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Are solid particles arranged in a regular pattern?

Are solid particles arranged in a regular pattern?

Particles in a: gas are well separated with no regular arrangement. liquid are close together with no regular arrangement. solid are tightly packed, usually in a regular pattern.

Which solid has regular particle arrangement?

Crystalline solids
Crystalline solids, or crystals, are regarded as “true solids.” Minerals are crystalline solids. Common table salt is one example of this kind of solid. In crystalline solids, the atoms, ions or molecules are arranged in an ordered and symmetrical pattern that is repeated over the entire crystal.

What is not a covalent solid?

Diamond, graphite and Sic are covalent solid while NH3 is hydrogen bonded molecular solid.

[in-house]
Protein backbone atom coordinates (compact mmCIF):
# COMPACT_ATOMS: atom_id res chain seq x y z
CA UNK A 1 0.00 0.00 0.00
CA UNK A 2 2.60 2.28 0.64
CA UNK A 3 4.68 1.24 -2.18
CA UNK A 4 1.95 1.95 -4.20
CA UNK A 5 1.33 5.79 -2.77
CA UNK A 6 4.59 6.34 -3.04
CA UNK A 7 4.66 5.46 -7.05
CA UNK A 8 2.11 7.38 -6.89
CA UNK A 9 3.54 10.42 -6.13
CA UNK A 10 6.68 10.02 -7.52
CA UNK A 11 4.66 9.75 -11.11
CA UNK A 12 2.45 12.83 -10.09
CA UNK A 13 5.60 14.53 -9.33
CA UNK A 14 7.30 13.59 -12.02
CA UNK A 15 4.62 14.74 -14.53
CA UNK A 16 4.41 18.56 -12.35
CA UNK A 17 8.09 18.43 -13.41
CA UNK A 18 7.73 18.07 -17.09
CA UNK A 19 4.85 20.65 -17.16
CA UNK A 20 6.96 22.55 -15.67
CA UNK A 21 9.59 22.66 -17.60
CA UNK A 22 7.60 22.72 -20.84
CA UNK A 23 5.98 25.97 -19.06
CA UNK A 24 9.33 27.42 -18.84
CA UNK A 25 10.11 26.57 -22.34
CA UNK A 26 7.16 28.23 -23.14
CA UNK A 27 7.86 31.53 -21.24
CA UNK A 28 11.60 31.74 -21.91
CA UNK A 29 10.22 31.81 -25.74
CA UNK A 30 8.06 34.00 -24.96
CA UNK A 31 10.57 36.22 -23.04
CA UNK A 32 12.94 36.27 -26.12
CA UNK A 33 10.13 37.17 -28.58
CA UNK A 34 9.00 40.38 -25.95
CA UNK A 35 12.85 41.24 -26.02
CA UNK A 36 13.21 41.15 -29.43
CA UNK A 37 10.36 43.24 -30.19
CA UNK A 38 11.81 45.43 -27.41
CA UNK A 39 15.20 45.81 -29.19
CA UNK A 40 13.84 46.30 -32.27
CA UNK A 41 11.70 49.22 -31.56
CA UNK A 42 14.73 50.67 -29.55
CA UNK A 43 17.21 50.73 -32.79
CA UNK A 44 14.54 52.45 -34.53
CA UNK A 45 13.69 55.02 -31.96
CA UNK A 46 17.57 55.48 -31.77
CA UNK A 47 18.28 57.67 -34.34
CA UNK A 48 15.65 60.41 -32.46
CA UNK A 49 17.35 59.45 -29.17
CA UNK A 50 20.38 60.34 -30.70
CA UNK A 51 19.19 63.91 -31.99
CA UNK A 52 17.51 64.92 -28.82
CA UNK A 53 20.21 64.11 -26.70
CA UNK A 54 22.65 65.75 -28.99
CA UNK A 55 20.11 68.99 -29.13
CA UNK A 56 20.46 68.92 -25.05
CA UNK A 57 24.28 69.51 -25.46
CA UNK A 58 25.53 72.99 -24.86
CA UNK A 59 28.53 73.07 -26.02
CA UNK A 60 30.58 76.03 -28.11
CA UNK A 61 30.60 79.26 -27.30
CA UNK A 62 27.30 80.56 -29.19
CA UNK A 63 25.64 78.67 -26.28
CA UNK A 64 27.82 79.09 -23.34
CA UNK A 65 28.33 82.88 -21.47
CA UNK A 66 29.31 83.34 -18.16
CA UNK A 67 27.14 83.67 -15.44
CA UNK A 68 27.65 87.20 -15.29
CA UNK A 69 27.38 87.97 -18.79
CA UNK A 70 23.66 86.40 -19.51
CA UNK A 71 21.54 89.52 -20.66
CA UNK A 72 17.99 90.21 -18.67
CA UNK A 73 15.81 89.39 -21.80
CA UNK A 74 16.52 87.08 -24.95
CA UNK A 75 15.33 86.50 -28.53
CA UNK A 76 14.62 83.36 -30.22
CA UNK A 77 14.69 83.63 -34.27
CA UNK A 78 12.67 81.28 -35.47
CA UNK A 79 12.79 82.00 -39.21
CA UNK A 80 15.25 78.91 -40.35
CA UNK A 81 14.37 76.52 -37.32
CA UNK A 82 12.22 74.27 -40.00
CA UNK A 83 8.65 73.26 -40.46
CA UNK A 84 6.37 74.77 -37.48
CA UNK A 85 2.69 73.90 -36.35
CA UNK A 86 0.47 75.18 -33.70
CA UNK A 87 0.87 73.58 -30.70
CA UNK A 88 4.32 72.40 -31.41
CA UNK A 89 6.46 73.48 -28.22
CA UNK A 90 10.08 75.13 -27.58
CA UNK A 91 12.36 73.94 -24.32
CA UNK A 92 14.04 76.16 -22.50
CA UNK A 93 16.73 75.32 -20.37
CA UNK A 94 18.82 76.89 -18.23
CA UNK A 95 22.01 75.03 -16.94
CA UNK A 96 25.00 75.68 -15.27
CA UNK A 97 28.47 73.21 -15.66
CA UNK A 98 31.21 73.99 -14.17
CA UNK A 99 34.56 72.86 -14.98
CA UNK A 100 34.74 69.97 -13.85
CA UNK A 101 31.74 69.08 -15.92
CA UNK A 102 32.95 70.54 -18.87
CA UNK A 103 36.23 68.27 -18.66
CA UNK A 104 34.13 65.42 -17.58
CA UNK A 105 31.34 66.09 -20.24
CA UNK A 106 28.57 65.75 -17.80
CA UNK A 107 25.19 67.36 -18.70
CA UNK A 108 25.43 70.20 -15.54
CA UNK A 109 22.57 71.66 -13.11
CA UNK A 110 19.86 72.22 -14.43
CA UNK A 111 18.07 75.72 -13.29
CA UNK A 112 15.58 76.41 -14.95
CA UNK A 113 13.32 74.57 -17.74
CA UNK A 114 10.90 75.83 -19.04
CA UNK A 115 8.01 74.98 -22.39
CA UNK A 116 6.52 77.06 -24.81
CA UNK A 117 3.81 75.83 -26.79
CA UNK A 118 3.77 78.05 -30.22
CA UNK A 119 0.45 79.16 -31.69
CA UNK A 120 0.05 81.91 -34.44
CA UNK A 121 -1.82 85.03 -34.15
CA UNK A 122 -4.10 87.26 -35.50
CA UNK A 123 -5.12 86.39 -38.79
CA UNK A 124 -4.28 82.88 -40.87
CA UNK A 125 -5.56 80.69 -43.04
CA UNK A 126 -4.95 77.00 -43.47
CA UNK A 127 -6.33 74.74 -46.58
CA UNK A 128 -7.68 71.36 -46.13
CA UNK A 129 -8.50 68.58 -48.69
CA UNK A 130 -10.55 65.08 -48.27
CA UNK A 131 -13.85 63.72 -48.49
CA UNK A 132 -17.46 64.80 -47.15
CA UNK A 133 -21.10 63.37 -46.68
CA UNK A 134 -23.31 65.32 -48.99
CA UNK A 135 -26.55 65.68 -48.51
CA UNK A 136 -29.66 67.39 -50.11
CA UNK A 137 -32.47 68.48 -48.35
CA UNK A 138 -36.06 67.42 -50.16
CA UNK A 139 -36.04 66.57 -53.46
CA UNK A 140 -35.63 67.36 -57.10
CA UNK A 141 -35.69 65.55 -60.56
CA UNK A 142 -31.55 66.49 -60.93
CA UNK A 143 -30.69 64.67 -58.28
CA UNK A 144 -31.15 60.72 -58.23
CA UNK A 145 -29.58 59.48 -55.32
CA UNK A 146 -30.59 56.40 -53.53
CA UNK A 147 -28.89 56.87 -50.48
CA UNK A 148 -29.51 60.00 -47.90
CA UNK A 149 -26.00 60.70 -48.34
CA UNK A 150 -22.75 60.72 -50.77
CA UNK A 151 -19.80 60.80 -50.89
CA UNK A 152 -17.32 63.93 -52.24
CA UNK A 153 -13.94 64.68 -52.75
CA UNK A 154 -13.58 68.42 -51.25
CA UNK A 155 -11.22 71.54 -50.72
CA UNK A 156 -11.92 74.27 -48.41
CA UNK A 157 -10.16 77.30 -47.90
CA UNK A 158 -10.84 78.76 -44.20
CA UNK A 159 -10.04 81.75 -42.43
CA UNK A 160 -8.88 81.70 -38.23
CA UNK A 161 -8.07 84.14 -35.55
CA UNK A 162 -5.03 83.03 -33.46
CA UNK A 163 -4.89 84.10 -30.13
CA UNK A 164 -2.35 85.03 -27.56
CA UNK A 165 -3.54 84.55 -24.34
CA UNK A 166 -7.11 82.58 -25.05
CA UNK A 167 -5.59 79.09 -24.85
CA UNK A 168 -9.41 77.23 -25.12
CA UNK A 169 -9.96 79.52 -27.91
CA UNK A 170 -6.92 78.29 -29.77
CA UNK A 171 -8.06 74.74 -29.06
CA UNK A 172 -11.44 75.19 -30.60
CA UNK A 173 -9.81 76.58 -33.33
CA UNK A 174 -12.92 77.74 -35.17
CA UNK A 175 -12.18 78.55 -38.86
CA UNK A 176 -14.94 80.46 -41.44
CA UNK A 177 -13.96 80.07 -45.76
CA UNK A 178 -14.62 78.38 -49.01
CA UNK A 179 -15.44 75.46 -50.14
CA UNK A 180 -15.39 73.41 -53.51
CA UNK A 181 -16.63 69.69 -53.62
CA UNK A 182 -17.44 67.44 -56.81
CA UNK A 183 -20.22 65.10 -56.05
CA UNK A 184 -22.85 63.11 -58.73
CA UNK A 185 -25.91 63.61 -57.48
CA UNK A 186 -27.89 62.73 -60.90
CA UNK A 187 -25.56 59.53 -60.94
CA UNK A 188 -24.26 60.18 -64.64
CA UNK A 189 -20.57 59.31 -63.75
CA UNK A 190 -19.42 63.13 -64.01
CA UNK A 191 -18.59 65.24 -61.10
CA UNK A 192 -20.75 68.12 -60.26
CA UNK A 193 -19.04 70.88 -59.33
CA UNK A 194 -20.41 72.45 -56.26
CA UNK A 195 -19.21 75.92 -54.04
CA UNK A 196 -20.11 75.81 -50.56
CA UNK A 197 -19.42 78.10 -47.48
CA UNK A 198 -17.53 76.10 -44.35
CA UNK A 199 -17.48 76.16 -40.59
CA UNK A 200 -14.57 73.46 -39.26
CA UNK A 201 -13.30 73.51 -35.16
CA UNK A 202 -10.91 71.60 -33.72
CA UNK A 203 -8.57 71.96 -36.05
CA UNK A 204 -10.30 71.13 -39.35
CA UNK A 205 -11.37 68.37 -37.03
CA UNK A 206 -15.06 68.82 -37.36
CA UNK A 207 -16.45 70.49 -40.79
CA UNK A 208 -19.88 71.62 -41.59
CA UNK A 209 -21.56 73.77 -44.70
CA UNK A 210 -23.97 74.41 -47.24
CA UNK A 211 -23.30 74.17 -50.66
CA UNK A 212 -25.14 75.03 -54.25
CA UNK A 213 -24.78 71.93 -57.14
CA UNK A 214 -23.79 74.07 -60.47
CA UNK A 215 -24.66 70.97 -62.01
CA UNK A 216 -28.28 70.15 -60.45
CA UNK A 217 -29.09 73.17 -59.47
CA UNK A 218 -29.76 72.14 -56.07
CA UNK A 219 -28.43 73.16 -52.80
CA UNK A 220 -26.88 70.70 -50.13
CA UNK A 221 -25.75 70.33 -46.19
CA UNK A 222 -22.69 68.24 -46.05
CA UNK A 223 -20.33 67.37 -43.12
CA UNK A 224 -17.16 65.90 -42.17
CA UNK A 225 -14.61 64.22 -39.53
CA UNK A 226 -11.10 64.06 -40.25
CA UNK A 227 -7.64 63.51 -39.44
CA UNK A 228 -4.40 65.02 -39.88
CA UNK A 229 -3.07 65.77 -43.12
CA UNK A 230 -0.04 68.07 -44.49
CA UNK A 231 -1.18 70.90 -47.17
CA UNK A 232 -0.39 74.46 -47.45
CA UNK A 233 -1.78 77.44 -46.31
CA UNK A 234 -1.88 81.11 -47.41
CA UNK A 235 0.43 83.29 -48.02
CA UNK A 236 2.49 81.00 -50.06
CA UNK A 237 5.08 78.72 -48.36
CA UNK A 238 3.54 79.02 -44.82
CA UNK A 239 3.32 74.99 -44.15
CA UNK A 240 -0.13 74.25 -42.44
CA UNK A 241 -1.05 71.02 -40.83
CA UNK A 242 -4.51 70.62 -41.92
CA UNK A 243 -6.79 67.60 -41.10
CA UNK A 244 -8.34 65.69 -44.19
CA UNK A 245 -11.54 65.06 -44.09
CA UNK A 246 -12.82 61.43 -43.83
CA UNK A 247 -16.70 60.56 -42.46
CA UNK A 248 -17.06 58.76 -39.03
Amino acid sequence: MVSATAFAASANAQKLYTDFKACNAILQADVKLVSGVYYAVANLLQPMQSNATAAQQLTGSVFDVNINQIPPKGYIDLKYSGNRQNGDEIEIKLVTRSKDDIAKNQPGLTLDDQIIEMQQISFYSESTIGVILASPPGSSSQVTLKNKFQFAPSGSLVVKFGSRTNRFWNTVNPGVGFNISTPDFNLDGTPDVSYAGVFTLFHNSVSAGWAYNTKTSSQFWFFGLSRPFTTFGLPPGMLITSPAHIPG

Which is an example of an ordered solid?

Metals and ionic compounds typically form ordered, crystalline solids. Substances that consist of large molecules, or a mixture of molecules whose movements are more restricted, often form amorphous solids. For example, candle waxes are amorphous solids composed of large hydrocarbon molecules.

Which is an example of a molecular solid?

Molecular solids composed of molecules with permanent dipole moments (polar molecules) melt at still higher temperatures. Examples include ice (melting point, 0 °C) and table sugar (melting point, 185 °C). Figure 6. Carbon dioxide (CO 2) consists of small, nonpolar molecules and forms a molecular solid with a melting point of −78 °C.

Which is an example of an amorphous solid?

An amorphous solid is a solid that lacks an ordered internal structure. Examples of amorphous solids include glass, rubber, and plastics. The physical properties of amorphous solids differ from those of crystalline solids.

What are the different types of crystalline solids?

The following sections provide descriptions of the major types of crystalline solids: metallic, covalent network, ionic, and molecular. Metallic solids such as crystals of copper, aluminum, and iron are formed by metal atoms ( Figure 3 ).

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